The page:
City Oks Historic Property ADU Measure

First published in the Jan. 28 print issue of the South Pasadena Review.

The craftsman bungalows and Spanish colonial revival homes nestled along quiet, tree-lined streets have made South Pasadena one of the most identifiable cities in Los Angeles. Residents and film crews alike have been drawn to its charm.
“The built environment in any place is what gives it its character,” Mark Gallatin, president of the South Pasadena Preservation Foundation, said. “It really is kind of the soul of the community.”
With the city’s latest housing element, a new type of building is being welcomed to South Pasadena’s architectural landscape: the accessory dwelling unit (ADU).
According to South Pasadena’s 2017 Historic Resources Survey, there are 2,718 properties in the city that are identified as eligible contributors to historic districts, with most properties being residential.
Through the Regional Housing Needs Assessment (RHNA), the state has allocated 2,067 new housing units to be built in South Pasadena in the next eight years. With so much new housing on deck, there’s a good chance that units will be popping up on historic properties in the form of ADUs.
However, Gallatin doesn’t expect the architectural integrity of the city to be compromised. According to him, variations of ADUs have been around for hundreds of years.
“If you look at old building permits from the turn of the 20th century, you’ll see references to things like carriage houses or guest houses,” he said, “essentially describing what we today would think of as an ADU. In other words, a small separate dwelling unit physically apart from the main house.”
The difference between those early variations of accessory housing and the ADUs we know today, according to Gallatin, is consistency of style with the primary dwelling unit.
South Pasadena’s City Council unanimously approved an ordinance last week that features guidelines to ensure that ADUs reflect the style of South Pasadena’s signature architecture, should owners of historic properties choose to build one.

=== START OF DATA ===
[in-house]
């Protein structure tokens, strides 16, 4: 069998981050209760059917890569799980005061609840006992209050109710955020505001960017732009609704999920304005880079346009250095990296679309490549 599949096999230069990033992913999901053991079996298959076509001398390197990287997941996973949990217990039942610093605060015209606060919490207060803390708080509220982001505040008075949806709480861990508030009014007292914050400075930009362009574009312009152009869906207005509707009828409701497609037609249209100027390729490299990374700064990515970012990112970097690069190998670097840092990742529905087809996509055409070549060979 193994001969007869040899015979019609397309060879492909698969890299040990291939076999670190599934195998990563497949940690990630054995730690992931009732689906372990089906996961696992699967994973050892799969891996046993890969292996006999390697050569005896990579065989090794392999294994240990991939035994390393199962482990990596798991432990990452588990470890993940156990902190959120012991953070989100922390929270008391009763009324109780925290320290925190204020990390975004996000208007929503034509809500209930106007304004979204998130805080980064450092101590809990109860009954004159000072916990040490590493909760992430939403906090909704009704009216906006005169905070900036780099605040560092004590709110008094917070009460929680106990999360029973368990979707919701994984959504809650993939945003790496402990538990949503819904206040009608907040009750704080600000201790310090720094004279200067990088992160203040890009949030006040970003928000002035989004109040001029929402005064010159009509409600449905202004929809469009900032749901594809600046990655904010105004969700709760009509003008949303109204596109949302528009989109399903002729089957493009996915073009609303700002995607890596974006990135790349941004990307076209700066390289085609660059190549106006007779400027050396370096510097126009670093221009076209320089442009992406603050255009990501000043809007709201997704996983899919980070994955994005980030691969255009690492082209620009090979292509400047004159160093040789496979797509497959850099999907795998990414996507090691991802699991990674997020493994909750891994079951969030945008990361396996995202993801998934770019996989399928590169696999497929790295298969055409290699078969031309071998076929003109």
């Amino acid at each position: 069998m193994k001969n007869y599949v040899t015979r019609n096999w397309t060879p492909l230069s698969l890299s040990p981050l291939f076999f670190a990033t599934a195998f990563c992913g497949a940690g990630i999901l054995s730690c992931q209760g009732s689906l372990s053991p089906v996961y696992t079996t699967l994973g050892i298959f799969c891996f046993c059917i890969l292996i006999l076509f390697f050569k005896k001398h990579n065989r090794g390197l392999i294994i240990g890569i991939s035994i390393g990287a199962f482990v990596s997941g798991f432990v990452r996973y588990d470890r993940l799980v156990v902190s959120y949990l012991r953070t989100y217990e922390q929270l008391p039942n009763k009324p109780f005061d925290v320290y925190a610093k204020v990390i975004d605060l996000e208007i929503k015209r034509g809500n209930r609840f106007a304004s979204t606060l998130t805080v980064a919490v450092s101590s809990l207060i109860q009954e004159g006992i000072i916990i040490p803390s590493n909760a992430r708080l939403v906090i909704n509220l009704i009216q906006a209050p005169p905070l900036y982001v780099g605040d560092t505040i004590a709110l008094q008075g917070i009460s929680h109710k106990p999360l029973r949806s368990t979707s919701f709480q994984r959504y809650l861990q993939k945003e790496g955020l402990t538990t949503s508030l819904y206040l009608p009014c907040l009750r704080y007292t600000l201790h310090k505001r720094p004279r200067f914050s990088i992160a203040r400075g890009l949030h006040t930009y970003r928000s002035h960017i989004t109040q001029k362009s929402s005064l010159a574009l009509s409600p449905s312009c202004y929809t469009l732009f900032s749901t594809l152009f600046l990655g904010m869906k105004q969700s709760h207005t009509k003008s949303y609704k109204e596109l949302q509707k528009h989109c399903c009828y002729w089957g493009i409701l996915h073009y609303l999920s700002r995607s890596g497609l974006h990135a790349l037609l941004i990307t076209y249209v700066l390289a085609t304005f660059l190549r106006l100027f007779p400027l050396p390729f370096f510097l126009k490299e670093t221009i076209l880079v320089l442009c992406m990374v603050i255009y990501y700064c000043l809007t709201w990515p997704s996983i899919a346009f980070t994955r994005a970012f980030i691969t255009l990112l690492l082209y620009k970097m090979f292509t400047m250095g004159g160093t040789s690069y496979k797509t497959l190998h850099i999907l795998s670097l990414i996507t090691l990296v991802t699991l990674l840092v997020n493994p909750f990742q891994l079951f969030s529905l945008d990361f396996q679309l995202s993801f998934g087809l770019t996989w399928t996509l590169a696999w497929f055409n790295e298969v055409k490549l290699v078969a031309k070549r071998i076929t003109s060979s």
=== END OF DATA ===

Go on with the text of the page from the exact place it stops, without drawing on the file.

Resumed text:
The community development department formed a set of examples with exterior design that historic property owners can abide by when building an ADU. It encourages a simplistic style similar to that of the primary dwelling.
More specific guidelines indicate that ADUs should be at the rear of the property, unless the primary dwelling sits at the rear of the lot. ADUs can also be up to 1,200 square feet and should be subordinate in terms of size to the primary dwelling. With some exceptions, ADUs have height requirements, with one-story buildings expected to be 16 feet tall and two-story buildings 18 feet tall.
The guidelines were developed based partly on input from the community and discussions at joint meetings between the cultural heritage commission and the planning commission so that residents’ values could be considered.
Gallatin, who is also the vice-chair of South Pasadena’s cultural heritage commission, sees it as one of many attempts by the city to preserve architectural character. The Historic Preservation Ordinance passed in 1992, the Historic Resources Survey and the creation of the cultural heritage commission have all played major roles as well.
“The fact that we have done such a fine job in South Pasadena of preserving our built environment, preserving our historic character,” he said, “it didn’t happen by accident.”